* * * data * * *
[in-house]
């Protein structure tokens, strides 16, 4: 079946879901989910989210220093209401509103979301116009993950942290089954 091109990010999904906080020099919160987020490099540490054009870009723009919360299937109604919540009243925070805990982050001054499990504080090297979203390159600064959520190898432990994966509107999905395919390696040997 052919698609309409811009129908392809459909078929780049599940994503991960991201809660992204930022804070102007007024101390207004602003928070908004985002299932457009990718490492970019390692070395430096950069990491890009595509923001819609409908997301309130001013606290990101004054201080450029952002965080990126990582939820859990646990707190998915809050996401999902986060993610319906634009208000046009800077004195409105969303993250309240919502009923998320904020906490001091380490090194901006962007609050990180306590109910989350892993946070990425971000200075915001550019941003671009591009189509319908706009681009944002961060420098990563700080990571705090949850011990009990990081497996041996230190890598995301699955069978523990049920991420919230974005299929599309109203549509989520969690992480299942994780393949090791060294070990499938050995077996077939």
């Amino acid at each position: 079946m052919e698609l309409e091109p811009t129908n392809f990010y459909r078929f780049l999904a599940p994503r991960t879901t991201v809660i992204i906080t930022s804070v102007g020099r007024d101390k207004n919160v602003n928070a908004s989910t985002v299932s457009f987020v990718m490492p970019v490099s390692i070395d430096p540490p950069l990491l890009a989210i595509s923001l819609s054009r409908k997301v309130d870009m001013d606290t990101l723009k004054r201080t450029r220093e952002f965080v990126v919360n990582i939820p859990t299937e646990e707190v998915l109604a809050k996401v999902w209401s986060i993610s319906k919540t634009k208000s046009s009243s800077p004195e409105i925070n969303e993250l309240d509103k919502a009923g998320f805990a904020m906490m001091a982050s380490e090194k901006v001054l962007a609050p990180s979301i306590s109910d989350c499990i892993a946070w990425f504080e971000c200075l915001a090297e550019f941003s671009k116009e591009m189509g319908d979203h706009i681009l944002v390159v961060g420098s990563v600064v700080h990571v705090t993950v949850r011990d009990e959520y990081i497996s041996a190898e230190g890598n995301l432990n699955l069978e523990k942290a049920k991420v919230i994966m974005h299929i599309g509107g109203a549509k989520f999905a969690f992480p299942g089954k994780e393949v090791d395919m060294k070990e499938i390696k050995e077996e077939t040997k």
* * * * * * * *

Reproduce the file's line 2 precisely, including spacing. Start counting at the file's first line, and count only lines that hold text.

């Protein structure tokens, strides 16, 4: 079946879901989910989210220093209401509103979301116009993950942290089954 091109990010999904906080020099919160987020490099540490054009870009723009919360299937109604919540009243925070805990982050001054499990504080090297979203390159600064959520190898432990994966509107999905395919390696040997 052919698609309409811009129908392809459909078929780049599940994503991960991201809660992204930022804070102007007024101390207004602003928070908004985002299932457009990718490492970019390692070395430096950069990491890009595509923001819609409908997301309130001013606290990101004054201080450029952002965080990126990582939820859990646990707190998915809050996401999902986060993610319906634009208000046009800077004195409105969303993250309240919502009923998320904020906490001091380490090194901006962007609050990180306590109910989350892993946070990425971000200075915001550019941003671009591009189509319908706009681009944002961060420098990563700080990571705090949850011990009990990081497996041996230190890598995301699955069978523990049920991420919230974005299929599309109203549509989520969690992480299942994780393949090791060294070990499938050995077996077939």